This year's CES had plenty of self-driving concepts from traditional automakers, but it also saw non-automotive tech companies start inserting themselves into the autonomous vehicle game, like Nvidia lending its self-driving computing setups to both Audi and Mercedes. But by focusing on in-house development instead of using lent tech, Waymo can more tightly integrate its sensor hardware, software and image recognition. The company also claims its network achieves better resolution and performance than the hardware they were previously using.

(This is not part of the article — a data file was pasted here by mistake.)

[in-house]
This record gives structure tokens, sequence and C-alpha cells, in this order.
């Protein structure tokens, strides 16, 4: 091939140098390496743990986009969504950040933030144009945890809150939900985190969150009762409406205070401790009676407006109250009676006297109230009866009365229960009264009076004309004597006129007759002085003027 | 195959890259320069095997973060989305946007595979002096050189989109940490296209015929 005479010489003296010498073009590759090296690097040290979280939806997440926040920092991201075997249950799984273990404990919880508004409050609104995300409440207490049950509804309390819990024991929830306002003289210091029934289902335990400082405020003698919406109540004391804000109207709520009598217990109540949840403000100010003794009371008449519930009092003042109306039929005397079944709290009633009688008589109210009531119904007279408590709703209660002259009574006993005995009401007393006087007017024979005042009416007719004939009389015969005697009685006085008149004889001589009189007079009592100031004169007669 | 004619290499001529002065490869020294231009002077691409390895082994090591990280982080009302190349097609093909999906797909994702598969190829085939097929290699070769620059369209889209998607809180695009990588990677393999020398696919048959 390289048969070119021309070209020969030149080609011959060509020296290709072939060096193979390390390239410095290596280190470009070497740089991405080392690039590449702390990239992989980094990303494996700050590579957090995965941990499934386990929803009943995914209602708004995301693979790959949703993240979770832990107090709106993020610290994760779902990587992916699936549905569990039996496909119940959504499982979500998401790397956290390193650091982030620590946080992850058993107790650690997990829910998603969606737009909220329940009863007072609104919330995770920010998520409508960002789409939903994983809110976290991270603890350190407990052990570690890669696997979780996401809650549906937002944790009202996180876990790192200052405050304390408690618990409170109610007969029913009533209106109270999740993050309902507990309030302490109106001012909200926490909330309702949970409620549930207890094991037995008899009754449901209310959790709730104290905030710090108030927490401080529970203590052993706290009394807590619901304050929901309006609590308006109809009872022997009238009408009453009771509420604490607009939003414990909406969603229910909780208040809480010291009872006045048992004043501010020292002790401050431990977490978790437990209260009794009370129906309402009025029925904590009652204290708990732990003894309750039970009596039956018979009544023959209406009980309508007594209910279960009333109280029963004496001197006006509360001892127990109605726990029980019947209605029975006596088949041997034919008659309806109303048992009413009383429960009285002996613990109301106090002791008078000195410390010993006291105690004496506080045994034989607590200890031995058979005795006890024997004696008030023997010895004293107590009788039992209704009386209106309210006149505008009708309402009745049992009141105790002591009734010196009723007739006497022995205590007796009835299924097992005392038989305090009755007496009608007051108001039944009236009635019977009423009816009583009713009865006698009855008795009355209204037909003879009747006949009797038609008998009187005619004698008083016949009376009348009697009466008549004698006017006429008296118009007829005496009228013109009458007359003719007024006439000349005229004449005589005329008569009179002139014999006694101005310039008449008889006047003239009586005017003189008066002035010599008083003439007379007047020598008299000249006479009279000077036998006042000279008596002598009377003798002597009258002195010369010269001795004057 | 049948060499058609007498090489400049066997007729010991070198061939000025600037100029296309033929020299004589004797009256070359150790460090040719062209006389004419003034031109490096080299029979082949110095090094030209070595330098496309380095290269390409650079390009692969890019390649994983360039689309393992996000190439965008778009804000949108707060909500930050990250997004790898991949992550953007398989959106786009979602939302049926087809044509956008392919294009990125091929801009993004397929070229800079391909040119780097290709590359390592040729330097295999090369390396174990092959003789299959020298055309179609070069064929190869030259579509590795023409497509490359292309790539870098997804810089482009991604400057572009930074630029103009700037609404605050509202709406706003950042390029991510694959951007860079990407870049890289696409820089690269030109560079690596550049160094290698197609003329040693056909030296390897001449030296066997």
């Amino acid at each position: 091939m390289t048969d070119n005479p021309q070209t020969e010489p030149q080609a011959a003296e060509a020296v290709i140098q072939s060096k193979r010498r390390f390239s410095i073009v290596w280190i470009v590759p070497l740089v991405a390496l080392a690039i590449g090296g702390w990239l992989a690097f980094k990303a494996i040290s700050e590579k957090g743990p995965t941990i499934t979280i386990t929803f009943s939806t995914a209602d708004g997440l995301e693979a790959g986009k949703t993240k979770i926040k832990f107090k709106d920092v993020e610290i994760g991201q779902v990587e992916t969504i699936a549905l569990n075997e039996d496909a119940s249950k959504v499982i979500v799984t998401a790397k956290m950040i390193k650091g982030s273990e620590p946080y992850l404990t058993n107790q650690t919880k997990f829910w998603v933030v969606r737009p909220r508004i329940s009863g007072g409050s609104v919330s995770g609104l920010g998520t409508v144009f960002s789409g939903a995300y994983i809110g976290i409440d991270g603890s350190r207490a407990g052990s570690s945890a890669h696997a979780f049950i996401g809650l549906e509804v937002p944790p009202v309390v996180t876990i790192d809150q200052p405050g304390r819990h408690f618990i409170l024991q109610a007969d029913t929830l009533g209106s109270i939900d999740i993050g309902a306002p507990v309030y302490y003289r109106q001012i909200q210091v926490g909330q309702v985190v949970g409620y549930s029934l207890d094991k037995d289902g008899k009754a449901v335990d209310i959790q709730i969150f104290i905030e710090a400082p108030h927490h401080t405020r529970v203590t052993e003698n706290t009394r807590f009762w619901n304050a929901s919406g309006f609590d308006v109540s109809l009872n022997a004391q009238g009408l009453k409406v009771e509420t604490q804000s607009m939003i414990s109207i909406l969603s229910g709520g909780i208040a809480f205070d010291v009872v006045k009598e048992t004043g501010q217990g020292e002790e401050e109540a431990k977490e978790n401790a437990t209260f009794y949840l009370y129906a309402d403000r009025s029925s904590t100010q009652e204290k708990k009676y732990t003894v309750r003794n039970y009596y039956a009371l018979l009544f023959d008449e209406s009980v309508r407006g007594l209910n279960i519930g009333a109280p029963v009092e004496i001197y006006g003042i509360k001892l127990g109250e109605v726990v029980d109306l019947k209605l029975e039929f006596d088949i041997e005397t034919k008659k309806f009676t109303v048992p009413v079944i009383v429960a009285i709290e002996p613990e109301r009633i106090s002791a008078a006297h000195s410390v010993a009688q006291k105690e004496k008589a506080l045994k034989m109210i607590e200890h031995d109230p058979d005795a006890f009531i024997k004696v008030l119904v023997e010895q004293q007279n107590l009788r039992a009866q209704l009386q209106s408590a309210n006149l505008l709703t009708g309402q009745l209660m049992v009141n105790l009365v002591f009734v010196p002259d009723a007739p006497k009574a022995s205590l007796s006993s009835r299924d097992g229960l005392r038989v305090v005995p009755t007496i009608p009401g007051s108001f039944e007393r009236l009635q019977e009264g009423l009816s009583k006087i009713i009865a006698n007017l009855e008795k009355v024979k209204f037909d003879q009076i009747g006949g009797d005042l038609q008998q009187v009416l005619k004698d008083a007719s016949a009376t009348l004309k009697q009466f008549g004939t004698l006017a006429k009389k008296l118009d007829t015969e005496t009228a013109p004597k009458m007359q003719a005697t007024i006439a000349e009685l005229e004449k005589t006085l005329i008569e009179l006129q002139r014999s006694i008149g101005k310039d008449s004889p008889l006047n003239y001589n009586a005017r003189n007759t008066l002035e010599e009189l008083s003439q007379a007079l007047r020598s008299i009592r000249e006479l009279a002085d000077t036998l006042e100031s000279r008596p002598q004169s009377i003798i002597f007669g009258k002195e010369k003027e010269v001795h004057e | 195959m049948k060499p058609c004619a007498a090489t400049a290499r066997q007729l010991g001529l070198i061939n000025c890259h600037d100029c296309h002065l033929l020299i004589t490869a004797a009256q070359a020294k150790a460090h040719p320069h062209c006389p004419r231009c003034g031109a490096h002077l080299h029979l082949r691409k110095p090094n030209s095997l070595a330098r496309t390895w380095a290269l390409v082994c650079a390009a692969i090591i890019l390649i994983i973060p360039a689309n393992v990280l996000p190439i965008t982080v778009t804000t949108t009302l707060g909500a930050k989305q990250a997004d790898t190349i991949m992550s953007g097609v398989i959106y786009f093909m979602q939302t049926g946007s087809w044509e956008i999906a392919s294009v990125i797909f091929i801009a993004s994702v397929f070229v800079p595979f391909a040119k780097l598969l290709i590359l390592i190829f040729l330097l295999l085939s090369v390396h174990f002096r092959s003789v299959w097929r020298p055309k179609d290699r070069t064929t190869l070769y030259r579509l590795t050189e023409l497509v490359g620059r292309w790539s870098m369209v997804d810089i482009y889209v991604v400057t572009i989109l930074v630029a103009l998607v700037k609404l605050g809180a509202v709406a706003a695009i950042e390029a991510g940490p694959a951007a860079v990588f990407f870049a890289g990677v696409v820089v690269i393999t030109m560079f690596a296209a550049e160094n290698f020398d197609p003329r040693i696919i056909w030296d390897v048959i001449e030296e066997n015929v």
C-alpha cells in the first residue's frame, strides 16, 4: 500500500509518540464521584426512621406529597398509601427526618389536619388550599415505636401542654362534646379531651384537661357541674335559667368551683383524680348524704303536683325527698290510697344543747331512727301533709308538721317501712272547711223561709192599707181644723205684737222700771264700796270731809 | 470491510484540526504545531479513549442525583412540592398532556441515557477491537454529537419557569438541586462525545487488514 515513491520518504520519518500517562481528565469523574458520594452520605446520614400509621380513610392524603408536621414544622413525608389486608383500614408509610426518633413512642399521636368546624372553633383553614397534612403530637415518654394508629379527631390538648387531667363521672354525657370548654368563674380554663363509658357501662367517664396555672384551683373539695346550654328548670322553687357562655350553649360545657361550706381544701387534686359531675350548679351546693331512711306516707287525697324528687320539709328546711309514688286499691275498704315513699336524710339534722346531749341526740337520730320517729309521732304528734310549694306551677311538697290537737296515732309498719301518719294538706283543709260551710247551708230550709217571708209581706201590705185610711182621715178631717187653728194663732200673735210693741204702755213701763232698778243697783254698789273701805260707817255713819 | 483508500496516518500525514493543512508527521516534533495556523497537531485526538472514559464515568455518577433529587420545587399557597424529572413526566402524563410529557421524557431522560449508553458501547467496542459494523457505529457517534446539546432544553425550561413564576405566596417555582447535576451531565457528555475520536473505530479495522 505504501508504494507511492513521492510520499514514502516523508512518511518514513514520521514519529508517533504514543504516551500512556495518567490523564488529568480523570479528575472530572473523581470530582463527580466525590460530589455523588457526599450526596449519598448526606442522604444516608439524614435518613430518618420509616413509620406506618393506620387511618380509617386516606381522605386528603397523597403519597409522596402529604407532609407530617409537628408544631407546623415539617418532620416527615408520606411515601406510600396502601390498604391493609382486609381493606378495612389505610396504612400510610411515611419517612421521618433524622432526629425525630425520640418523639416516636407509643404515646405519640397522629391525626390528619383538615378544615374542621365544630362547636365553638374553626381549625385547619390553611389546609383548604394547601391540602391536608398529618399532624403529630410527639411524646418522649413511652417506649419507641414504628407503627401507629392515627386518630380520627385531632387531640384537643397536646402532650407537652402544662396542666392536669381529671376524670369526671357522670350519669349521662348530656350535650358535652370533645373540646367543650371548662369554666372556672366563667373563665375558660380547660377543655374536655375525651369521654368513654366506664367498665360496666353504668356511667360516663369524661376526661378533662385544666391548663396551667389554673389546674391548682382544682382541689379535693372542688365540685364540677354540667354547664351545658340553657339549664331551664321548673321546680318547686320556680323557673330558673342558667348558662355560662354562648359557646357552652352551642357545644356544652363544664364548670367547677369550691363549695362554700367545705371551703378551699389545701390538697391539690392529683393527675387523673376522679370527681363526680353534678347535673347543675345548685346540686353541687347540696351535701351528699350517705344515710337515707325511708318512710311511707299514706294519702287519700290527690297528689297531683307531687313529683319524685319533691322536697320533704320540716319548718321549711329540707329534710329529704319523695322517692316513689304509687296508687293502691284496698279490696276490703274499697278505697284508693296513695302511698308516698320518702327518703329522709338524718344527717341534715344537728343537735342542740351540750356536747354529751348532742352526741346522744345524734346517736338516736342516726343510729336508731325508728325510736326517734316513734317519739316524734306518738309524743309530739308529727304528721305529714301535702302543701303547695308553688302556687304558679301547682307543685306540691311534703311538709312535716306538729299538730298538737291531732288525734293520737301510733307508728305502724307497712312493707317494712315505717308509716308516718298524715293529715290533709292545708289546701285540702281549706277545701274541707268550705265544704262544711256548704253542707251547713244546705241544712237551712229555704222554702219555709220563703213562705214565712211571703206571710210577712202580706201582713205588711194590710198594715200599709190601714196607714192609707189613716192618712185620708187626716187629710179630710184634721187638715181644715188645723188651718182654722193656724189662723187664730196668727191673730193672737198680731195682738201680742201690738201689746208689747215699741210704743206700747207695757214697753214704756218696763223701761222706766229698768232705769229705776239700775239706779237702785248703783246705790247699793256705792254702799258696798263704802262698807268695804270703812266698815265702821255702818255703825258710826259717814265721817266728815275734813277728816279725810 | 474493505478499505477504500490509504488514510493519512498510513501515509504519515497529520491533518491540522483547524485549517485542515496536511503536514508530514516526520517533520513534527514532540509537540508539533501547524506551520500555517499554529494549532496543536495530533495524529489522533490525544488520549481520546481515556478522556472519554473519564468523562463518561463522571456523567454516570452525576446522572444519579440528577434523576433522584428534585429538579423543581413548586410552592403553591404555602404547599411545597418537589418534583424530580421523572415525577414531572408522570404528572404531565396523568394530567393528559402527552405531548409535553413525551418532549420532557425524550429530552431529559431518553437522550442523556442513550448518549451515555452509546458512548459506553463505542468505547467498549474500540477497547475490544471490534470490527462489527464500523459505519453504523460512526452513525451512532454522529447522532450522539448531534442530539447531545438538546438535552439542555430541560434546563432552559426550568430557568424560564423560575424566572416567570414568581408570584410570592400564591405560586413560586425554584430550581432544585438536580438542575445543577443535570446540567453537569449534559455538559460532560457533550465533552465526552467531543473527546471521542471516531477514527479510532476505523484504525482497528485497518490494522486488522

There are other benefits to dedicated internal tinkering, not least of which is their team's experience looking beyond current sensor setups. While most autonomous vehicles rely on lone roof-mounted medium-range LiDAR, Waymo innovated new long- and short-range sensing units for their Pacifica minivans to make a more complete awareness window around the vehicles. And while initial R&D is always pricey, the company's research efforts have slashed the cost of a single high-performance LiDAR by 90 percent from its initial $75,000 price tag when Waymo first started its self-driving development.
The first Pacificas equipped with the new in-house sensor suite will hit California and Arizona roads later this month, extending Waymo's lead in self-driving distance driven. The company already has 2.5 million miles under its belt, and will hit 3 million in eight months, Krafcik said.